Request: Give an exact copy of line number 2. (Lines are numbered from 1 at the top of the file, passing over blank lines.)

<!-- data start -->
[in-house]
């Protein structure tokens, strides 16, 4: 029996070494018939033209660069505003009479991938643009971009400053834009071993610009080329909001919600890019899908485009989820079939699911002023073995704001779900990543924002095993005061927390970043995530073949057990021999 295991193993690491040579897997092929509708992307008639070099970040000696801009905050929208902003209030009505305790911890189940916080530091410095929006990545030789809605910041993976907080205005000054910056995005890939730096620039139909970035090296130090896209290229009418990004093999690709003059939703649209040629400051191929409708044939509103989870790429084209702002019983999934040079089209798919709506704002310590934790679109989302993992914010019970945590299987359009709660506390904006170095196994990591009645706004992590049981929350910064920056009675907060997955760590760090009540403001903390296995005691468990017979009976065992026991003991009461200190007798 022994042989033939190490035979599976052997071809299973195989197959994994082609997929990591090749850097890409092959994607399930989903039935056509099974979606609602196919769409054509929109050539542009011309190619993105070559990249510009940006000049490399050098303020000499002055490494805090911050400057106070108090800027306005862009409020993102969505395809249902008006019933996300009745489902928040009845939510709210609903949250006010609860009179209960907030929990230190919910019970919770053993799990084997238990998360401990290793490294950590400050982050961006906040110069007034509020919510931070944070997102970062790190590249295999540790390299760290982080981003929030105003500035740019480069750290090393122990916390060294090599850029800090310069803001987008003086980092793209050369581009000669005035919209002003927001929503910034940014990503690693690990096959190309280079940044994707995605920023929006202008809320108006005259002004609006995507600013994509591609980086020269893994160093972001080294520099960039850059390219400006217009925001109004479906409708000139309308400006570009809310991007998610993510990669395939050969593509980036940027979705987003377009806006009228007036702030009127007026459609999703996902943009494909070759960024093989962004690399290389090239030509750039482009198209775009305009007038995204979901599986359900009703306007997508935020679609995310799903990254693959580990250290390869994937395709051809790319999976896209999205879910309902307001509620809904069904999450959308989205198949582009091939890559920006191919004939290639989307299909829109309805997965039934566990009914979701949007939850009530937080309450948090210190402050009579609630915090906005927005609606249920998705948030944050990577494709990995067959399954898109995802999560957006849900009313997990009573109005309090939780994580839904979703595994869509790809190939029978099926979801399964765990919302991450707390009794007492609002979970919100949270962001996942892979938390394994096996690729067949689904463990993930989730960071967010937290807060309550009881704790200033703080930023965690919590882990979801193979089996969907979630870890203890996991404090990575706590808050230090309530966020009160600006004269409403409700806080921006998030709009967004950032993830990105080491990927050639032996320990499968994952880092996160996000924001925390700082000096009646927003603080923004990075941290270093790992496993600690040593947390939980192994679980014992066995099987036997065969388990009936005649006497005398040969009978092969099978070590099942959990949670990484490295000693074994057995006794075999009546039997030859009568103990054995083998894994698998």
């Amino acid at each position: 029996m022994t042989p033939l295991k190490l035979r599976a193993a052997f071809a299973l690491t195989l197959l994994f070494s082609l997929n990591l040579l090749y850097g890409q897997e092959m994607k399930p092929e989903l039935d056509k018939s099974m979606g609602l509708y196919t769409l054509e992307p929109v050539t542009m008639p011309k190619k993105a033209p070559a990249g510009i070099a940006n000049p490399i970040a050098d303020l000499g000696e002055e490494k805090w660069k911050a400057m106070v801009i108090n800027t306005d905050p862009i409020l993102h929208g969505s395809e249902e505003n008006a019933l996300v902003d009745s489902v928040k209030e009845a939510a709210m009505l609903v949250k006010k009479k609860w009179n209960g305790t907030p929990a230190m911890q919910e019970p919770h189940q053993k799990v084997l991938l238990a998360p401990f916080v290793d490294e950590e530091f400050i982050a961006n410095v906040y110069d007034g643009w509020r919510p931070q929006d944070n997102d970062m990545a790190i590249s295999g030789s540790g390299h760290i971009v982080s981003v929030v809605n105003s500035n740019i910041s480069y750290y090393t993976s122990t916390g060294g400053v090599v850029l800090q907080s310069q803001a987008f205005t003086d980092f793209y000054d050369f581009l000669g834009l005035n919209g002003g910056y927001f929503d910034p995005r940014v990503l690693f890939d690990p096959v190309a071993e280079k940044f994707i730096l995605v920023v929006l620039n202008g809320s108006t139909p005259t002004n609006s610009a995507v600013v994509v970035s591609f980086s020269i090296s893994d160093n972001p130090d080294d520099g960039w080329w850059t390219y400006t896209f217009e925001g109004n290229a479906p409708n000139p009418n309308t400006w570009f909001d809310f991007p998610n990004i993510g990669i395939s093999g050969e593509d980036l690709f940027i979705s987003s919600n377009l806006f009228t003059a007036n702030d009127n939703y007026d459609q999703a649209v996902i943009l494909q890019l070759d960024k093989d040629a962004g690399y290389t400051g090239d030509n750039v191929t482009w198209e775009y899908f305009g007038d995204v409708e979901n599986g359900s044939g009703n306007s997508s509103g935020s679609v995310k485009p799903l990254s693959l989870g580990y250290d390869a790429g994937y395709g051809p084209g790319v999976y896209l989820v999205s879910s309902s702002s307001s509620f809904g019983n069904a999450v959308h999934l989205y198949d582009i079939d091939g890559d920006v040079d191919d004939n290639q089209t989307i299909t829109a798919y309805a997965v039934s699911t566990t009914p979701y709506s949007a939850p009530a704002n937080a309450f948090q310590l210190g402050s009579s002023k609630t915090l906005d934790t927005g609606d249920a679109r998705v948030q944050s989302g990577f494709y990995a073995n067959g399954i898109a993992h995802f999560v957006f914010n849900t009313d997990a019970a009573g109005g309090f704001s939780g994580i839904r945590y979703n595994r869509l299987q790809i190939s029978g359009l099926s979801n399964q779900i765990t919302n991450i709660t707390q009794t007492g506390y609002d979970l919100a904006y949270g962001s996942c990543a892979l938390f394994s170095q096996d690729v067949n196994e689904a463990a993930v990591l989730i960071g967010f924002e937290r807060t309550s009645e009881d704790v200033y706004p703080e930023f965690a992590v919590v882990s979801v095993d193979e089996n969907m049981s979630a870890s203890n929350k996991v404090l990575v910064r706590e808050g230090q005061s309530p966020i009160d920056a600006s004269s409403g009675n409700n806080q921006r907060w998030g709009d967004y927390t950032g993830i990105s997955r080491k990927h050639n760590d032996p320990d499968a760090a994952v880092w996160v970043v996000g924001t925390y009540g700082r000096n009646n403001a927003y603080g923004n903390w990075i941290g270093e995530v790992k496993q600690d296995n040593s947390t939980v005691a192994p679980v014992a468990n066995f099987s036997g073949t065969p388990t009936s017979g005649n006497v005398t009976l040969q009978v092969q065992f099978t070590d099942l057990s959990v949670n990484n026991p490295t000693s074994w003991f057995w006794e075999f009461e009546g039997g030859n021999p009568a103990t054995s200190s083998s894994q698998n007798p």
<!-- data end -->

């Protein structure tokens, strides 16, 4: 029996070494018939033209660069505003009479991938643009971009400053834009071993610009080329909001919600890019899908485009989820079939699911002023073995704001779900990543924002095993005061927390970043995530073949057990021999 295991193993690491040579897997092929509708992307008639070099970040000696801009905050929208902003209030009505305790911890189940916080530091410095929006990545030789809605910041993976907080205005000054910056995005890939730096620039139909970035090296130090896209290229009418990004093999690709003059939703649209040629400051191929409708044939509103989870790429084209702002019983999934040079089209798919709506704002310590934790679109989302993992914010019970945590299987359009709660506390904006170095196994990591009645706004992590049981929350910064920056009675907060997955760590760090009540403001903390296995005691468990017979009976065992026991003991009461200190007798 022994042989033939190490035979599976052997071809299973195989197959994994082609997929990591090749850097890409092959994607399930989903039935056509099974979606609602196919769409054509929109050539542009011309190619993105070559990249510009940006000049490399050098303020000499002055490494805090911050400057106070108090800027306005862009409020993102969505395809249902008006019933996300009745489902928040009845939510709210609903949250006010609860009179209960907030929990230190919910019970919770053993799990084997238990998360401990290793490294950590400050982050961006906040110069007034509020919510931070944070997102970062790190590249295999540790390299760290982080981003929030105003500035740019480069750290090393122990916390060294090599850029800090310069803001987008003086980092793209050369581009000669005035919209002003927001929503910034940014990503690693690990096959190309280079940044994707995605920023929006202008809320108006005259002004609006995507600013994509591609980086020269893994160093972001080294520099960039850059390219400006217009925001109004479906409708000139309308400006570009809310991007998610993510990669395939050969593509980036940027979705987003377009806006009228007036702030009127007026459609999703996902943009494909070759960024093989962004690399290389090239030509750039482009198209775009305009007038995204979901599986359900009703306007997508935020679609995310799903990254693959580990250290390869994937395709051809790319999976896209999205879910309902307001509620809904069904999450959308989205198949582009091939890559920006191919004939290639989307299909829109309805997965039934566990009914979701949007939850009530937080309450948090210190402050009579609630915090906005927005609606249920998705948030944050990577494709990995067959399954898109995802999560957006849900009313997990009573109005309090939780994580839904979703595994869509790809190939029978099926979801399964765990919302991450707390009794007492609002979970919100949270962001996942892979938390394994096996690729067949689904463990993930989730960071967010937290807060309550009881704790200033703080930023965690919590882990979801193979089996969907979630870890203890996991404090990575706590808050230090309530966020009160600006004269409403409700806080921006998030709009967004950032993830990105080491990927050639032996320990499968994952880092996160996000924001925390700082000096009646927003603080923004990075941290270093790992496993600690040593947390939980192994679980014992066995099987036997065969388990009936005649006497005398040969009978092969099978070590099942959990949670990484490295000693074994057995006794075999009546039997030859009568103990054995083998894994698998």